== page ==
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About The Sunday Oregonian. (Portland, Ore.) 1881-current | View Entire Issue (June 20, 1915)
WAR ORDERS TOTAL
BILLION IN AMERICA
GREEK DANCER WHO SAYS BODY JUST RESPONDS NATURALLY TO
"YOU CAN DO BETTER FOR LESS ON THIRD STREET
For "Women C? 1 1 Q
$3.50 Grades P 1 1 7
A special closinsr-out sale of our
entire stock of Women's White Can
vas Shoes. All sizes in styles, with
Goodyear welt or .McKay soles and
high or low heels. Regu- d i in
lar S3 and S3. 50 values at J X 1 7
8:30 A. M.
9:00 A. M.
5 :30 P. M.
6:00 P. M.
Industry Is Revolutionized by
Contracts Obtained From
Britain and Allies.
. A 2112
I b f a n ts' and Children's 75c
rnmpi and Shoes at
The Most in Value The Best in Quality
Infanta and Children's '-nO7Q
Pumps and Shoes at
MANY NEW PLANTS TO RISE
The Third Week of Our Great June Economy Sale
Brings to You the Most Important Savings
Ivusbia Buying Several Million ni
cies and Hundreds of Jjocomo-
tives All Articles Needed
". by Armies Are Included.
TIIE SUXDAY OREGON! AN, PORTLAND, JUNE 20, 1915.
NEW YORK, June 12. (Special.)
Within the past few weeks grold coin
to the amount of J32.500.000 has been
moved from Ottawa to New York and
deposited in the sub-treasury for the
account of J. P. Morgan & Co. This is
only a tmall installment on Great
Britain's war debt, whose purchases of
ammunition and other supplies in the
United States already mounts into hun
dreds of millions.
It is estimated that American manu
facturers have contracted for some
thing: like 25,000,000 shrapnel shells, at
a total cost of about $400,000,000. A
portion of this enormous amount of
shrapnel has boen delivered, and or
ders are now pending: for $.100,000,000
worth of shells, both snrapnel and high
Order Total $1,000,000,000. .
Authorities in a position to have
first-hand information say that the
requirements of the allies have resulted
in orders being: placed with American
manufacturers for not less than $1,000,
000.000. This covers shells, rifles, car
tridges, army clothing:, armored auto
mobiles, automobile trucks, etc.
American manufacturers have shown
a. totally unsuspected capacity to pro
duce articles for which their plants
were never built. and another few
months will find the United States able
to manufacture more war material than
any other country in the world.
Some of the larger orders known to
have been placed in the United States
by the allied powers are as follows:
Bethlehem Steel Corporation, $150,000.
000: Westing-house Electric & Manu
facturing Company, $60,000,000: Ameri
can Locomotive Company, $34,000,000;
E. I. Du Pont do Nemours Powder Corn
pan v. $100,000,000; Westinghous Air
Brake Company. $18,000,000; New York
Air Brake Company, $17,000,000; Stude
baker Corporation, $17,000,000: Ameri
can & British Manufacturing Company,
$17,000,000. The General Electric Com
pany has practically completed negotia
tions for a contract of $100,000,000. in
addition to an initial order of $10,000,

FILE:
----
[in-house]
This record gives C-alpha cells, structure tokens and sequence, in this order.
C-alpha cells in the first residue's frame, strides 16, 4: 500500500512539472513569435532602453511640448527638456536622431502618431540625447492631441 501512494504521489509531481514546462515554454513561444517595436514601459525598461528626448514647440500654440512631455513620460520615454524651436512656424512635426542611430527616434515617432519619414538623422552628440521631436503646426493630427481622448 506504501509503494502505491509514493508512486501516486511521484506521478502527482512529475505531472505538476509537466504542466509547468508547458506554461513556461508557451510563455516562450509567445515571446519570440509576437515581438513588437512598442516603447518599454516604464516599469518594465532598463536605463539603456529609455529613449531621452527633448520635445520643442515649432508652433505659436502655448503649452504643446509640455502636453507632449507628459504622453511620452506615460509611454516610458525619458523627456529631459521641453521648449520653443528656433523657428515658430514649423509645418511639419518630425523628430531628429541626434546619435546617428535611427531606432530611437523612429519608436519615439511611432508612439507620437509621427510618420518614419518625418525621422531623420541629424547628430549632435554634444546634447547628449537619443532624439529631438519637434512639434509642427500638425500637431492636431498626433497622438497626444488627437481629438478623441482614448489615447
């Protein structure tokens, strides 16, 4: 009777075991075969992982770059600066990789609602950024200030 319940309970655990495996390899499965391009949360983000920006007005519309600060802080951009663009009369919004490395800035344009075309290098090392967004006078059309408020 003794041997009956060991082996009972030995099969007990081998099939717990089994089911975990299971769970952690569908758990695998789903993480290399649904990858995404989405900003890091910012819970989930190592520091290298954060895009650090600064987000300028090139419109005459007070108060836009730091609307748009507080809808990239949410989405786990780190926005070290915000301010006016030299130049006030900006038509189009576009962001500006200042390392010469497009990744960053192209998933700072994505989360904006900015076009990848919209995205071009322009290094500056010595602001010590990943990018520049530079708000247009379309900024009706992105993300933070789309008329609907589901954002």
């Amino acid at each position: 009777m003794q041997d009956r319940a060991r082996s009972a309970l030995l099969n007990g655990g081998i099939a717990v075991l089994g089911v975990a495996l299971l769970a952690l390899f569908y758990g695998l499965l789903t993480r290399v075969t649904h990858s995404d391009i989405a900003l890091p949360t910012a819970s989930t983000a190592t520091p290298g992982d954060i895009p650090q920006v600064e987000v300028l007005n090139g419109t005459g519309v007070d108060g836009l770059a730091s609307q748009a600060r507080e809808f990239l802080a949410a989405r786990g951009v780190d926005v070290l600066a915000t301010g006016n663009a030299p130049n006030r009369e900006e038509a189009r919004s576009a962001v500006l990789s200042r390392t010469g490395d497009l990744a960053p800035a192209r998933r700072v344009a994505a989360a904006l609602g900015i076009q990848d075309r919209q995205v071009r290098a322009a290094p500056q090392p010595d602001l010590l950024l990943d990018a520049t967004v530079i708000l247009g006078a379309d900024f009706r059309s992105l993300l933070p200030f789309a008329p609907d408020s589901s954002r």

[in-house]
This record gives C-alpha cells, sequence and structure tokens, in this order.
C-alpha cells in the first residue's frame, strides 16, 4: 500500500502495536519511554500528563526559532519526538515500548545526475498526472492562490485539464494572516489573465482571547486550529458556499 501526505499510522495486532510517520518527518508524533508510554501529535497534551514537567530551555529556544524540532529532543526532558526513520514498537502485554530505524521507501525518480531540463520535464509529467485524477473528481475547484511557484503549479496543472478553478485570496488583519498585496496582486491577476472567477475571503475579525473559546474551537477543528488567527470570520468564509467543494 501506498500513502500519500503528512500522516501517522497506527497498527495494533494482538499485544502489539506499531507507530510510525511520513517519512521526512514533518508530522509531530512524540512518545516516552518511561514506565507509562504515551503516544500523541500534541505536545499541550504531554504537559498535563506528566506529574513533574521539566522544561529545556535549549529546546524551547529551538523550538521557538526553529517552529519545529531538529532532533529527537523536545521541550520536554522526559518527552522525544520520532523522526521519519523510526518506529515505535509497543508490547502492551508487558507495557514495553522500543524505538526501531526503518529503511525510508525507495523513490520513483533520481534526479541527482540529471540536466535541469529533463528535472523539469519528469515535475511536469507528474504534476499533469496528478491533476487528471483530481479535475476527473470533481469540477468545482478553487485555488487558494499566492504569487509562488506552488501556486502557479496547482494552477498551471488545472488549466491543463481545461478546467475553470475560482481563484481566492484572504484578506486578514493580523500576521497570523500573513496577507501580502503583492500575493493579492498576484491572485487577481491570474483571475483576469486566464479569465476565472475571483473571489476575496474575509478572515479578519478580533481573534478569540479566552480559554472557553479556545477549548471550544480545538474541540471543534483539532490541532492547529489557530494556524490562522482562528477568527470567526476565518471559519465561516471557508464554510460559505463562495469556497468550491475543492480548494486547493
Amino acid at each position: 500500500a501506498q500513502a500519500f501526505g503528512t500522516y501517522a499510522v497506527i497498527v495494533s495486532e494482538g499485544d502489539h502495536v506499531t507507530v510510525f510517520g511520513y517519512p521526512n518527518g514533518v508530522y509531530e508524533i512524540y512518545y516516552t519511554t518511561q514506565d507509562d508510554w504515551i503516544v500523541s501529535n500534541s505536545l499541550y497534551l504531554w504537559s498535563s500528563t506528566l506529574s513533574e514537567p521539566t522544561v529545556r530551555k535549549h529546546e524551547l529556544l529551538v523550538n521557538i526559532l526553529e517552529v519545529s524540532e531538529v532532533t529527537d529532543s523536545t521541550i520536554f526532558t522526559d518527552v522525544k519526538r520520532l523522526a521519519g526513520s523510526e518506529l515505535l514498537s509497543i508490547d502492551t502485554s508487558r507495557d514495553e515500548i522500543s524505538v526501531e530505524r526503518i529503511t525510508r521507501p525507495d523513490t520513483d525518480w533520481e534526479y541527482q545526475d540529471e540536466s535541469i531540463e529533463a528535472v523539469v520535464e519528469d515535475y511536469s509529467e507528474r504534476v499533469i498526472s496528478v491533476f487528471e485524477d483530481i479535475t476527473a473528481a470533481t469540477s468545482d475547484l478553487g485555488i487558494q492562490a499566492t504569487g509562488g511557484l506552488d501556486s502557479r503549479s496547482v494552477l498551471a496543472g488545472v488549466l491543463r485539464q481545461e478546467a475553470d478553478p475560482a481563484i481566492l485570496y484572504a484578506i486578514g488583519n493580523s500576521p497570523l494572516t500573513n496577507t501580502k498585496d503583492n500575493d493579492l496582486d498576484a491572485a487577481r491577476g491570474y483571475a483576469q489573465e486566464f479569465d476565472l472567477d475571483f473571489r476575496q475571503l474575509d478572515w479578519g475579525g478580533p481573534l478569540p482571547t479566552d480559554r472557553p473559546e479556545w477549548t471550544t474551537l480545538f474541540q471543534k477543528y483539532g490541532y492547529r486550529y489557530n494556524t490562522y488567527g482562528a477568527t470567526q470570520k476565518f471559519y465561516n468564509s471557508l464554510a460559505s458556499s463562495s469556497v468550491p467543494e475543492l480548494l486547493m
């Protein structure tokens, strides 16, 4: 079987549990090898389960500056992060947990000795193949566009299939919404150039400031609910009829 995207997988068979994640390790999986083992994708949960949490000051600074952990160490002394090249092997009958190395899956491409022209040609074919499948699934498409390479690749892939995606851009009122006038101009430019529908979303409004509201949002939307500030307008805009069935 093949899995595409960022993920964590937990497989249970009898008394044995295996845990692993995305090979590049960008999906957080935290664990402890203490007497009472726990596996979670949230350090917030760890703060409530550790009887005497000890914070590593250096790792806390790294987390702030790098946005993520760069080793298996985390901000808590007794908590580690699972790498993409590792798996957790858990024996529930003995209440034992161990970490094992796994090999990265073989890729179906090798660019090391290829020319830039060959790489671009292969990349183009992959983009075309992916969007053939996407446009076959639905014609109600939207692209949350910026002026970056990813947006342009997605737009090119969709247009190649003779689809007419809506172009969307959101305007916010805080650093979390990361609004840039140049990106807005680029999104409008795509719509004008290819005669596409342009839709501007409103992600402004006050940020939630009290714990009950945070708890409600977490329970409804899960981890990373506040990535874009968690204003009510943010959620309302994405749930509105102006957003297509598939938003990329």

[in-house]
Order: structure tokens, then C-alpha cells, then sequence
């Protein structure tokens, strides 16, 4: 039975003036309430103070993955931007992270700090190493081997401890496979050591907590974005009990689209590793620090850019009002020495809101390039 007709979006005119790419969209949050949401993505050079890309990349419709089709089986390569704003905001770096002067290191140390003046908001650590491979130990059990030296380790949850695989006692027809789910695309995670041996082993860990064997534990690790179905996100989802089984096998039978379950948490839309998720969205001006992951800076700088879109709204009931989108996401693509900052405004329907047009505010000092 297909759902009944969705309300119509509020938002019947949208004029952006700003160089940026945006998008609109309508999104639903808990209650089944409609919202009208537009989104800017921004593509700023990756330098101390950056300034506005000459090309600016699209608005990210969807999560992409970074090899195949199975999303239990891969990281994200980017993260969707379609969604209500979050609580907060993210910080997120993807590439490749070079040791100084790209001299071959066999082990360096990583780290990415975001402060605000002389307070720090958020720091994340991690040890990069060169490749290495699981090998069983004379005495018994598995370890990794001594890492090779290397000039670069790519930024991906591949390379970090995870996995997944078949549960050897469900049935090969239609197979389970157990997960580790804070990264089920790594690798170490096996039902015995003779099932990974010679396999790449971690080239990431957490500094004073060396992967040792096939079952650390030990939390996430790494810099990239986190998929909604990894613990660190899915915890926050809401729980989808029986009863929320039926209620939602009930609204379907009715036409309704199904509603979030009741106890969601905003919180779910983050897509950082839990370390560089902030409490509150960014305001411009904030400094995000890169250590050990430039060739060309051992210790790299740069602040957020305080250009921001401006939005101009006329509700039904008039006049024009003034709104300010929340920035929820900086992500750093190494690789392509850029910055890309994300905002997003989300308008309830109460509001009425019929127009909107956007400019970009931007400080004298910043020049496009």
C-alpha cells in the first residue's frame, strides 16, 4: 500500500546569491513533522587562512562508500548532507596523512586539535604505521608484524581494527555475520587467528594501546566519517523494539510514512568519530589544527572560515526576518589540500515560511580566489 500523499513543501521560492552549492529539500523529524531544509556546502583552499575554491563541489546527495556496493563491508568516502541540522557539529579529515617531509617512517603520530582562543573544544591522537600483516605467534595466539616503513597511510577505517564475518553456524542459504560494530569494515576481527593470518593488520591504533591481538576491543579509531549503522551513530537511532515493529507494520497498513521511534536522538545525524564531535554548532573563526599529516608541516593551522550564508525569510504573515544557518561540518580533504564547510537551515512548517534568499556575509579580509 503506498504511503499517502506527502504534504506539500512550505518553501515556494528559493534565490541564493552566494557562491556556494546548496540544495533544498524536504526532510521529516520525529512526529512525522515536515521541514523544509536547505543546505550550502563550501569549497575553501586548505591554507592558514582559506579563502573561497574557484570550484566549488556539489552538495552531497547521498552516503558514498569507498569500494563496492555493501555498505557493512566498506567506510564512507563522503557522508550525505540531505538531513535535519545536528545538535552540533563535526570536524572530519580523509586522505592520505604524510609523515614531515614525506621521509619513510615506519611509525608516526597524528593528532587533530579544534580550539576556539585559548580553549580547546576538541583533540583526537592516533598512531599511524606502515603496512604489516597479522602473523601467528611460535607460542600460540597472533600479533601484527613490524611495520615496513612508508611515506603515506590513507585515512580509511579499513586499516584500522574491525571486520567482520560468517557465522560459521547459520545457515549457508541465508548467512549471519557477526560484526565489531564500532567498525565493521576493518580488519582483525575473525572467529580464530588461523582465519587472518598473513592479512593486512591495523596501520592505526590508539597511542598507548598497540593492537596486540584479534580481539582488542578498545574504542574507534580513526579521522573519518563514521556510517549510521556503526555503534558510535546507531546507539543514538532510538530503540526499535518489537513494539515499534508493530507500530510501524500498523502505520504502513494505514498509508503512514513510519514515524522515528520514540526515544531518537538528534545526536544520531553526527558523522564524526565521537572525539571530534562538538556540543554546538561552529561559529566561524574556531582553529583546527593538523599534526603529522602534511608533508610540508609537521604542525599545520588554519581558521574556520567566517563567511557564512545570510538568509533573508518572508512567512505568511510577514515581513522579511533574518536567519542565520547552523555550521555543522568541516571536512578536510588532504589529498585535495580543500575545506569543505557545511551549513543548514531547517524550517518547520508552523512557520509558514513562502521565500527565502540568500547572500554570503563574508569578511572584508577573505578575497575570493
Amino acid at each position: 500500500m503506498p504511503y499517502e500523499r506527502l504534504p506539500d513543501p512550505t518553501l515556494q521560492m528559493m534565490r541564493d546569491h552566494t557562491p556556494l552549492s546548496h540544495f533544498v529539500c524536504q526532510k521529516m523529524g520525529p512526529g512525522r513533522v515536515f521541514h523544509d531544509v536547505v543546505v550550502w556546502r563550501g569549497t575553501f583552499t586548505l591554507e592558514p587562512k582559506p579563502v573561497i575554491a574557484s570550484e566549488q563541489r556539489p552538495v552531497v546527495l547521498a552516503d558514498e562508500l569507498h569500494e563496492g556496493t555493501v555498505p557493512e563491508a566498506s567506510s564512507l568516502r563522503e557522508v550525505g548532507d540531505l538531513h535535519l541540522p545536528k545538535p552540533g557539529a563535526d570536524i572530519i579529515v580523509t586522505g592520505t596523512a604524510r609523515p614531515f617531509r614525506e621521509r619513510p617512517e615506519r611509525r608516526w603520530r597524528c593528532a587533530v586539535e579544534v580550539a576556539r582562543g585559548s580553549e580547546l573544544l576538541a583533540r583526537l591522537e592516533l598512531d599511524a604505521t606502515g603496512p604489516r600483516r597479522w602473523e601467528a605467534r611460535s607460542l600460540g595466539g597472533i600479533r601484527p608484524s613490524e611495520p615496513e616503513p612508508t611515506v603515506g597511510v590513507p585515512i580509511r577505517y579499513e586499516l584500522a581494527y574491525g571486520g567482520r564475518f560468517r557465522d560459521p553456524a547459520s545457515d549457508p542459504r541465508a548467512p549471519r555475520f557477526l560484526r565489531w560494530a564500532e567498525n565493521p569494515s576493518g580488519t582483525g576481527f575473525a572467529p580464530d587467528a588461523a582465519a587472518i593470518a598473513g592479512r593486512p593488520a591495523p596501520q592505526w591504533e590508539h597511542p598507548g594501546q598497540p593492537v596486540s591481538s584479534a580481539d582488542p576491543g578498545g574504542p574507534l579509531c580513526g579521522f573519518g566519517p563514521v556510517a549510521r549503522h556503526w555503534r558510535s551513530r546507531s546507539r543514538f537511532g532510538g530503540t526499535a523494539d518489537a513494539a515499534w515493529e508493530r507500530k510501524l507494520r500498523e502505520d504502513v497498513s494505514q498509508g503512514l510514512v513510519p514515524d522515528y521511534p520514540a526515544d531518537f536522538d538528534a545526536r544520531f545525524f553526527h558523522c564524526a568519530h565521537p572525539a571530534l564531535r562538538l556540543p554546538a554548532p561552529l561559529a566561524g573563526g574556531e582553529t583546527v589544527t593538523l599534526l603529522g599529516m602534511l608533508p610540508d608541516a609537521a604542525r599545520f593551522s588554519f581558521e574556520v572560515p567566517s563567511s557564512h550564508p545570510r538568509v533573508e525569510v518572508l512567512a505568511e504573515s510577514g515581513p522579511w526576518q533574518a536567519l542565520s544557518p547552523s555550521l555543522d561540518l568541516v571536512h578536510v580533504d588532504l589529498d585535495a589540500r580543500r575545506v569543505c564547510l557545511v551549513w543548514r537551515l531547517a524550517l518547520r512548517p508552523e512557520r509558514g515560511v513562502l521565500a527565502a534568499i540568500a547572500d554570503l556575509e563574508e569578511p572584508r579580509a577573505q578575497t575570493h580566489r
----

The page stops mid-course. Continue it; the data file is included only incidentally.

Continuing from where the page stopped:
000. Contracts for the tter amount,
ranging down to a few thousand dol
lars, have been awarded to manufac
turers throughout the country.
Others Share Business.
Other concerns known to have shared
In this business to a liberal extent are
ihe Aetna Explosive Company, E. W.
Bliss Company, Colt Patent Fire Arms
Companay, Electric Boat Company,
.Arms Coniaany, Winchester Arms Com
pany, Union Metallic Cartridge -Company,
Allis-Chalmers Company, Ameri
can Car & Foundry Company, Ameri
can Can Company. American Locomo
tive Company. Baldwin Locomotive
Company. Crucible Steel Company of
America and the Pressed Steel Car
Upward of $300,000,000 worth of mu
nitions have been purchased in Canada
by the three larger allied powers.
The Canadian Car & Foundry Com
pany has undertaken to deliver shrap
nel of a value of $33,000,000 to Russia.
In the early stages of the war the
demand for shrapnel was unlimited.
But as a result of the experience
gained at Neuve Chapelle and else
where on the fighting line, -high ex
plosive shells are now at a premium.
Three and four-inch shells of the high
explosive variety are now being manu
factured in large numbers. Many other
plants have begun to-change their ma
chinery to manufacture projectiles.
Bcniol to Be Produced.
The most important material enter
ing into high explosive shells is benzol
and its derivatives. Previous to the Eu
ropean conflict, Germany produced the
major part of crude benzol, in com
mon with almost every chemical ingred
ient used in the production of ammuni
tion. I.ack of benzol was the most ser
ious difficulty which Great Britain
faced when it became apparent that
shrapnel was not to be successfully
matched against the explosive shells
of the Germans. Prodigious efforts have
been made to remedy this condition.
The Lackawana Steel Company was
one of the first private agents to ap
preciate the part which benzol was to
play in the world war. Immediately
Ktpps were taken to enlarge its already
extensive plant for the production of